Focusing on the Future of Children’s Nonfiction

Guest post by Sally Isaacs, co-founder and co-chair of the 21st Century Children’s Nonfiction Conference

They come in titles such as Why Do My Teeth Fall Out? And Other Questions Kids Have About the Human Body; Dirtmeister’s Nitty Gritty Planet Earth; and How Rude! Real Bugs Who Won’t Mind Their Manners. They are children’s nonfiction books, and each year they are gaining more and more space on bookshelves.

Children’s nonfiction is a growing field of publishing for a good reason. It encompasses biographies, travel books, how-to books, encyclopedias, and stories of extraordinary moments in history. These are the books parents turn to when children get curious about how things work. They are the books children need for writing their first school reports. Educators are focusing on building literacy skills through children’s nonfiction because that is predominantly the type of reading we are all required to do for college and careers.  

All the people involved in bringing nonfiction to children – from author’s, illustrators, digital developers, and publishers to educators and librarians will gather on June 10-12 for the 21st Century Children’s Nonfiction Conference held at Iona College in New Rochelle, New York. They will share information and learn the latest developments in the field. This is a unique conference devoted to children’s nonfiction.

The weekend is packed with workshops, presentations, and social time to inspire conversations about taking children’s nonfiction to the next level. Award-winning authors on the faculty include Steve Sheinkin, Candace Fleming, and Lesa Cline-Ransome. Librarian faculty members include Emily Drew and Karen Ginman from school-library partnerships with the New York Public Library. The National Science Teachers Association will be represented by its president Carolyn Hayes. The National Council of Teachers of English will be represented by Cyndi Giorgis, chair of the Orbis Pictus Award Committee for Outstanding Nonfiction. Editors, art directors and others from publishers such as  Abrams, Lerner, Charlesbridge, Scholastic, Capstone, Rosen, National Geographic Kids, and Highlights will be joining conversations.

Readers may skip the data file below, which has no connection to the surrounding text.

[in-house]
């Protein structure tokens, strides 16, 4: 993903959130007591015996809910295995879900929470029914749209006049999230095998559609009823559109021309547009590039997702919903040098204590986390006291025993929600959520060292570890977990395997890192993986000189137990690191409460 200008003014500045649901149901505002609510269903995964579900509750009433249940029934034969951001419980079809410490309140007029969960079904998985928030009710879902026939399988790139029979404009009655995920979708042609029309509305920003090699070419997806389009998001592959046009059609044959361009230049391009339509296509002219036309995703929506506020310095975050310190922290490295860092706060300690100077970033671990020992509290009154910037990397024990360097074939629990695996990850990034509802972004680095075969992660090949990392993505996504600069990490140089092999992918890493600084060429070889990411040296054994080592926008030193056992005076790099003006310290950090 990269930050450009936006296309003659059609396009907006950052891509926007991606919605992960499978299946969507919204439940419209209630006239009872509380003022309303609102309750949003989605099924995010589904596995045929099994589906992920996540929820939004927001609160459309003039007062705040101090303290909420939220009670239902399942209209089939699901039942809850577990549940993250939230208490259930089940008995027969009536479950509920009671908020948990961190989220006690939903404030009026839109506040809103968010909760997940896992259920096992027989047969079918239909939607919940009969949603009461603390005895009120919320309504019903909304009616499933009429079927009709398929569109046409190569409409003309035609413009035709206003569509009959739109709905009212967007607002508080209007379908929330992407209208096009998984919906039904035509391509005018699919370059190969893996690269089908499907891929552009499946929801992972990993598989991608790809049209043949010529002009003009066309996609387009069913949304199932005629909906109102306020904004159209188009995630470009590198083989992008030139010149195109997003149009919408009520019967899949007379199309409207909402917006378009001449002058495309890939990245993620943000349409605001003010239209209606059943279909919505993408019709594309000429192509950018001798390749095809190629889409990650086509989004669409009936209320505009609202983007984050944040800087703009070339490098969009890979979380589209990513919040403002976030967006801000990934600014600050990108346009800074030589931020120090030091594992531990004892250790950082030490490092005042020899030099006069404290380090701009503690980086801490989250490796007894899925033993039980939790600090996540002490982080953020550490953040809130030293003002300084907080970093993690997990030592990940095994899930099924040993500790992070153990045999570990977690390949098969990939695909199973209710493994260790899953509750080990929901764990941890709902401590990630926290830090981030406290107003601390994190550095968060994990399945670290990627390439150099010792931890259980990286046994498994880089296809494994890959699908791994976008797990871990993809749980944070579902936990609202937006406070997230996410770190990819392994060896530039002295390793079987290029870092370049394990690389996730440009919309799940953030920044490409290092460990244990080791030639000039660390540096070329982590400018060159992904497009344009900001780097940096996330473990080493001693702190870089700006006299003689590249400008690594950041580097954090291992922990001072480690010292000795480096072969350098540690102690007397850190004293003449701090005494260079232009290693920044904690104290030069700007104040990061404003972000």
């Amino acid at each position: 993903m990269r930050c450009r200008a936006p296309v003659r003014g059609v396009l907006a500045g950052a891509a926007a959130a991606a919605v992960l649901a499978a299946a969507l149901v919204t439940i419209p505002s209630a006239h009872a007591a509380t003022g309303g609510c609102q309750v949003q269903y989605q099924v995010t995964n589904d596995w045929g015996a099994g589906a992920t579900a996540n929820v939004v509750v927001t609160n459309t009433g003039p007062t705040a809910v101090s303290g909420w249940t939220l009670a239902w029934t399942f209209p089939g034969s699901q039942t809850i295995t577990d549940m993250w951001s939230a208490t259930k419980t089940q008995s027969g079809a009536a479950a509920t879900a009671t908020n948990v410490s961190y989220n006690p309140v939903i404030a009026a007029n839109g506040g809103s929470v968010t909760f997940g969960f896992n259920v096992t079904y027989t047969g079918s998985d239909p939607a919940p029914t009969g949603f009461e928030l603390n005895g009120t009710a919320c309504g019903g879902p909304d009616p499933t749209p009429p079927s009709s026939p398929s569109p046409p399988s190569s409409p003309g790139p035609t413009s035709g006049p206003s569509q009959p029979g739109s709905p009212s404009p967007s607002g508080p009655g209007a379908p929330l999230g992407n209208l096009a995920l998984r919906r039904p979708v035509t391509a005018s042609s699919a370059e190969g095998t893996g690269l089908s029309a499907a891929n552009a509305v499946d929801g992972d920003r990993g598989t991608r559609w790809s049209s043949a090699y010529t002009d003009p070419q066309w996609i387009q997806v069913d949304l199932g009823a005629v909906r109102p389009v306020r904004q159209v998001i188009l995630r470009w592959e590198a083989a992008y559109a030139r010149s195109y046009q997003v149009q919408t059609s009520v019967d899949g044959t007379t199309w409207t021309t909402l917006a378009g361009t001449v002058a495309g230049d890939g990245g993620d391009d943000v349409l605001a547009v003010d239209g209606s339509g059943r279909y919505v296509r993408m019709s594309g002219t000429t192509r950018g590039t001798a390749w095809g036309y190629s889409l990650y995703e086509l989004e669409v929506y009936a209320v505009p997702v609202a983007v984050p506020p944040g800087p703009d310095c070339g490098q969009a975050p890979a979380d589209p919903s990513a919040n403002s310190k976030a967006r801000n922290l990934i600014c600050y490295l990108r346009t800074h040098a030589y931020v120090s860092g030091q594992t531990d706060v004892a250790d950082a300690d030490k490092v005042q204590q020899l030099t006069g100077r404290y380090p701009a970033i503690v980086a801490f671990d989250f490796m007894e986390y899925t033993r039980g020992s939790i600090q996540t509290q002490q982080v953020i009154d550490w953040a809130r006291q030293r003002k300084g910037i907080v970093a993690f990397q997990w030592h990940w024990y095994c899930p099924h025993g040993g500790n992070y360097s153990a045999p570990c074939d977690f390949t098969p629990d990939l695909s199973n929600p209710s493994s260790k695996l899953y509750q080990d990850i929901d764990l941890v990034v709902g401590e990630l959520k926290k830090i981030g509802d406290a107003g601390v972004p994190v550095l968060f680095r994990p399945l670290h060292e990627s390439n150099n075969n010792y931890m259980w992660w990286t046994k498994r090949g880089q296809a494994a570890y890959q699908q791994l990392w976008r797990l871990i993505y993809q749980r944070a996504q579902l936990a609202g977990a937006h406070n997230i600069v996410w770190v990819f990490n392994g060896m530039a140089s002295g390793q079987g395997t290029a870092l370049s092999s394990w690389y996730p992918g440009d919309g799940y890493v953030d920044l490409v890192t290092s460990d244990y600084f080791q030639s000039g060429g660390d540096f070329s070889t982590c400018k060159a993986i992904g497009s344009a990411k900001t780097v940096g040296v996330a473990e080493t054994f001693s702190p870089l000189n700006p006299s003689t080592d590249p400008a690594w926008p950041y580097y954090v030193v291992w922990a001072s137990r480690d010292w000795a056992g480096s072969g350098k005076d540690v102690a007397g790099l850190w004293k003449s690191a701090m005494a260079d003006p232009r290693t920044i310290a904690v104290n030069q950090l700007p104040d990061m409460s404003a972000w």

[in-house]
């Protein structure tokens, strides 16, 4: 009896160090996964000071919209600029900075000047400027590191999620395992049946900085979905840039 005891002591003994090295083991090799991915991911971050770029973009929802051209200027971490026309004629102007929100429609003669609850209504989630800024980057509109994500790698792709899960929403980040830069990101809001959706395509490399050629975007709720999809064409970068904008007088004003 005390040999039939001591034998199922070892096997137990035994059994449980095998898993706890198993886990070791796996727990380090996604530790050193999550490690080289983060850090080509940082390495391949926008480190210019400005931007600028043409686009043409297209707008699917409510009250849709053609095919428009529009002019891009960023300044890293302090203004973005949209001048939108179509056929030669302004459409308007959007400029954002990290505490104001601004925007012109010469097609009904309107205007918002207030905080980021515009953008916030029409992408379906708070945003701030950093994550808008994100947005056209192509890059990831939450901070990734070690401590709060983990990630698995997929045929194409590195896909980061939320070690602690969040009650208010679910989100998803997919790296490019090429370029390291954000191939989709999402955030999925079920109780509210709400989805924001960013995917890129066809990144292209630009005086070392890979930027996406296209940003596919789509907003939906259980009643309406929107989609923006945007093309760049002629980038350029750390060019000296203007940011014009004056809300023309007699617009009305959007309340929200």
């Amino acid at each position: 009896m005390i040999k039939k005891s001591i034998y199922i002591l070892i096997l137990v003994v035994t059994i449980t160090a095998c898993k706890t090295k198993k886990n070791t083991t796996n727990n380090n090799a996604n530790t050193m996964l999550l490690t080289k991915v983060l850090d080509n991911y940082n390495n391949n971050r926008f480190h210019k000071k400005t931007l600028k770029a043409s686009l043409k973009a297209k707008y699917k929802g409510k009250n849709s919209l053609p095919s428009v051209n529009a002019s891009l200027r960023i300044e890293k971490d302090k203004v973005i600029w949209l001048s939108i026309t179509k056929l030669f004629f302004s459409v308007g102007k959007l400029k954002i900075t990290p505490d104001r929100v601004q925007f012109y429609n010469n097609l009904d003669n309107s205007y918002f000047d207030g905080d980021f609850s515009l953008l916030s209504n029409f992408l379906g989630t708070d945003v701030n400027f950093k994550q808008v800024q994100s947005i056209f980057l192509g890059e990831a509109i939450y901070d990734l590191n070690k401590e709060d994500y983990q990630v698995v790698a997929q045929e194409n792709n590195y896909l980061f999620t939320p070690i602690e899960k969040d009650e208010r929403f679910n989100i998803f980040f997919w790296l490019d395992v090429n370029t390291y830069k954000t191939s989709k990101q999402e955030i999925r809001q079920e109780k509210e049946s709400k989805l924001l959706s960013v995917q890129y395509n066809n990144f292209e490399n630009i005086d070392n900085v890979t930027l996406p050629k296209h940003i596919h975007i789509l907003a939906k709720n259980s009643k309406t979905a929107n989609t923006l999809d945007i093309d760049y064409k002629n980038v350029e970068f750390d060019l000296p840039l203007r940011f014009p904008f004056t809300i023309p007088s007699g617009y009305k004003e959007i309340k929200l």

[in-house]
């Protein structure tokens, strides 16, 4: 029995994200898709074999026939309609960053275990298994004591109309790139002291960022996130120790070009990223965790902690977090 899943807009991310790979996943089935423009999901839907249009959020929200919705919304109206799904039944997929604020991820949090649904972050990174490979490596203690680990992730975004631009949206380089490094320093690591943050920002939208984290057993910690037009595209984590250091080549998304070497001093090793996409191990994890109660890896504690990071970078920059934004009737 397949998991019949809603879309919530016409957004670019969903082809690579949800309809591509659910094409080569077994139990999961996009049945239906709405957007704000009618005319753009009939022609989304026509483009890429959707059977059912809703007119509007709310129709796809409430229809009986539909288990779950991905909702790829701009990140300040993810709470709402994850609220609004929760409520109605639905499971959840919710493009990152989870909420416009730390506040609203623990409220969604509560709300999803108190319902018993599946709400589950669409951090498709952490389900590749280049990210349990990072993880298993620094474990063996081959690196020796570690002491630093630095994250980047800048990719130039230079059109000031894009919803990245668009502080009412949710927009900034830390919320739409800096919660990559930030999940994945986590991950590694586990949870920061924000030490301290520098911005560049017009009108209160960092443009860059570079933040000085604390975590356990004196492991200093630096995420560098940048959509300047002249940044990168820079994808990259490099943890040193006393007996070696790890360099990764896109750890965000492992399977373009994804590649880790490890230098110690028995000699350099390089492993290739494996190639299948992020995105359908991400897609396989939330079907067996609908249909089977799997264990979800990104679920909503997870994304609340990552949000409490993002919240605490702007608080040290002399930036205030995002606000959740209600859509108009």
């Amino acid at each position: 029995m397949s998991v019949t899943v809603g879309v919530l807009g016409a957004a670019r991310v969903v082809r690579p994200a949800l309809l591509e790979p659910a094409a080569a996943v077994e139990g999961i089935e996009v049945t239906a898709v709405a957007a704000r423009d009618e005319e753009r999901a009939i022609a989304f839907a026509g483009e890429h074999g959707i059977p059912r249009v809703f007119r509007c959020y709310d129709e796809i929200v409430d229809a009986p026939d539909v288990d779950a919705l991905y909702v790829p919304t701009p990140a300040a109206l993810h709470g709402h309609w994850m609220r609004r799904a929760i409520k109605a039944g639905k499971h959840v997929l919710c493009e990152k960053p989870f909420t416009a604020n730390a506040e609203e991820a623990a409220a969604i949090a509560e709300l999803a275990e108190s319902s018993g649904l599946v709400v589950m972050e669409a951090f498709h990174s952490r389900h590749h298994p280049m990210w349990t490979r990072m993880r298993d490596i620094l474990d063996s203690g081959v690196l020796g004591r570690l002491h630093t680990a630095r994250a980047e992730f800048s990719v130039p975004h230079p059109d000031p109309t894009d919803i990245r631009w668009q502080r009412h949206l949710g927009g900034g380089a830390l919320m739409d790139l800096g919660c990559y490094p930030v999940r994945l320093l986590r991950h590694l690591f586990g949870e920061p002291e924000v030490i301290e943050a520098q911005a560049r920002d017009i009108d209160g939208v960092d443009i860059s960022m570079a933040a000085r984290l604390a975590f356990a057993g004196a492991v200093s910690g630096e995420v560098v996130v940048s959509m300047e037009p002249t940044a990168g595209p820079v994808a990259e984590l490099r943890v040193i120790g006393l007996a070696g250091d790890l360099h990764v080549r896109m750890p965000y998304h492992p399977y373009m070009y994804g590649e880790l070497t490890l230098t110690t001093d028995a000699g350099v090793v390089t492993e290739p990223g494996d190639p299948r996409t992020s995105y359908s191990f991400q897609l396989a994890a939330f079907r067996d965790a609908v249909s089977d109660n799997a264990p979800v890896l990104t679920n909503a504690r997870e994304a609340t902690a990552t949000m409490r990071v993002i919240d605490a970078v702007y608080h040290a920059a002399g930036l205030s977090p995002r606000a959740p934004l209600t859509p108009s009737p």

Workshop topics include “Diversity and Multiculturalism in Children’s Nonfiction,” “Graphic Nonfiction” (Comics and more), “The Power of Audiobooks,” “Next Generation Science Standards,” “Social Studies Framework,” “What’s Going on with Digital Nonfiction,” “What’s New in Teen and YA Nonfiction?” and many others.

KidLitTV is a conference sponsor and its founder, Julie Gribble, is on the faculty.

The full conference program and faculty are available, here.


Lionel Bender, Initiator of the 21st Century Children’s Nonfiction Conference hopes to raise the profile of nonfiction: “to show it can be as creative as Fiction; to highlight changes in the industry; and to help agents and freelance writers and illustrators make connections with commissioning editors and art directors.”

The 21st Century Children’s Nonfiction Conference provides a space for publishers, book packagers, development houses, and digital developers to exchange ideas. Also, it is a space for educators, librarians, publishers, and authors to explore how nonfiction products are created and can be used in creative ways that respond to Common Core standards.

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One Comment

Kid Lit TV Commenter Maraval

This sounds wonderful. Could I learn a little more about the “Next Generation Science Standards?” Does that mean common core goals, or something different. Thank you.


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